Pit latrines in the slum areas of Kampala city have unique characteristics that are unlike those observed elsewhere in Africa (Bakare, 2014; Still and Foxon, 2012; Buckley, 2008). The majority of slum areas in Kampala are located in low-lying areas (altitudes between 650-850 m amsl) with high water tables. This means that the majority of pit latrines are shallow (not more than 2.64 m in depth). There is also frequent flooding especially during the rainy season and this is the reason that the practice of emptying into streams is very common (Kulabako et al., 2007). The slum areas are unplanned informal settlements and therefore the pit latrines in these areas are also not planned. With the exception of the public pit latrines that are built by the city authorities, the other pits are built with varying construction designs and styles. The pits have many users and most of them take on a solid-waste disposal role as well.

Field survey and pit sampling

A field survey was used to collect information on the number of users for each pit and the frequency of emptying. This information was collected using questionnaires and key informant interviews with pit latrine owners. The type of material deposited in the pit was assessed basing on observation of the pit latrine contents in the pit and as samples were being taken. Some of the materials observed included; faecal matter, polythene bags, sanitary pads, old clothes and diapers. Samples were collected using the pit sludge sampler (Fig. 3). This tool was developed as part of the research specifically for this purpose. It was lowered into the pit latrine, adjusted by pushing the inner handle to ensure that the bottom can is open. The piston was then pulled to suck the entire sample into the sampler. The sampler was removed from the pit latrine and the contents emptied into a sample container that was clearly marked with the sample area, date and description of the pit latrine.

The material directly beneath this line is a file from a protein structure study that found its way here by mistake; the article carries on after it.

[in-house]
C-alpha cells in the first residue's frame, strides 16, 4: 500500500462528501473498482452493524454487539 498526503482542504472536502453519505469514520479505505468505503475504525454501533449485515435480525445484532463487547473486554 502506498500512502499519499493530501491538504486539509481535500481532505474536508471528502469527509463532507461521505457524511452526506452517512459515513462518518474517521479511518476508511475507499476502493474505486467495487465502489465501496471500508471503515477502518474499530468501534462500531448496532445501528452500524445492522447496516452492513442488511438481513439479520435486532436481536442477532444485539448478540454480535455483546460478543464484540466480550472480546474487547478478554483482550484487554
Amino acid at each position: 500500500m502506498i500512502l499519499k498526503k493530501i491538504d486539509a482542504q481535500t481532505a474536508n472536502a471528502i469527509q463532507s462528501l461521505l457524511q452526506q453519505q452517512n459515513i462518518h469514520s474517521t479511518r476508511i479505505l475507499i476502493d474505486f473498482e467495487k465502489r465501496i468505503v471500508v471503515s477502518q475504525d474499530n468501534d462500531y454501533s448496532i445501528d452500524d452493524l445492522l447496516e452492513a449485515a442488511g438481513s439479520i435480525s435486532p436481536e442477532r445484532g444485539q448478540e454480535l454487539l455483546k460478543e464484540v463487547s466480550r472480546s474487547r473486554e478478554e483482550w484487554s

Considering the resource limitations of the study, the geophysical factors could not be measured in the field, and this information was obtained from archives in the KCCA offices. The location of each pit latrine was geo-referenced and the altitude recorded. The assumption made in the study was that pits selected in areas with similar geo-physical characteristics were affected in a similar way by these characteristics. The analysis took into consideration the geo-physical characteristics of the location of the pit latrines.

Pit size and depth measurements

The size of the pit latrine was measured with a tape measure for length and width. The sludge depth was measured using a sludge depth measuring tool purposely developed for monitoring sludge depth changes (Fig. 4). The tool was dipped into the pit latrine and the top layer of the sludge registered a mark on the tool which had a metric ruler attached to it. This reading gave the depth of sludge in the pit latrine.



Laboratory analysis

The rate of degradation was measured in an experiment that was set up to measure mass loss rates at different moisture content levels; that is, 80-90% and 90-100%, the moisture content ranges found in the sampled pit latrines (Buckley et al., 2008). Six out of the fifteen samples collected during the first phase of the study were randomly selected for this experiment. This was because of the duration of the test (3 months) and space requirements for the set-up. A small quantity of each of the selected samples was placed in sealed containers at each of the moisture levels and each sample was replicated 3 times. A control with only water was also set up to cater for the loss due to evaporation. The test was set up for 3 months with mass loss measurements taken weekly. After 3 months the percentage mass loss was computed and used to estimate the rate of degradation in the pit latrines.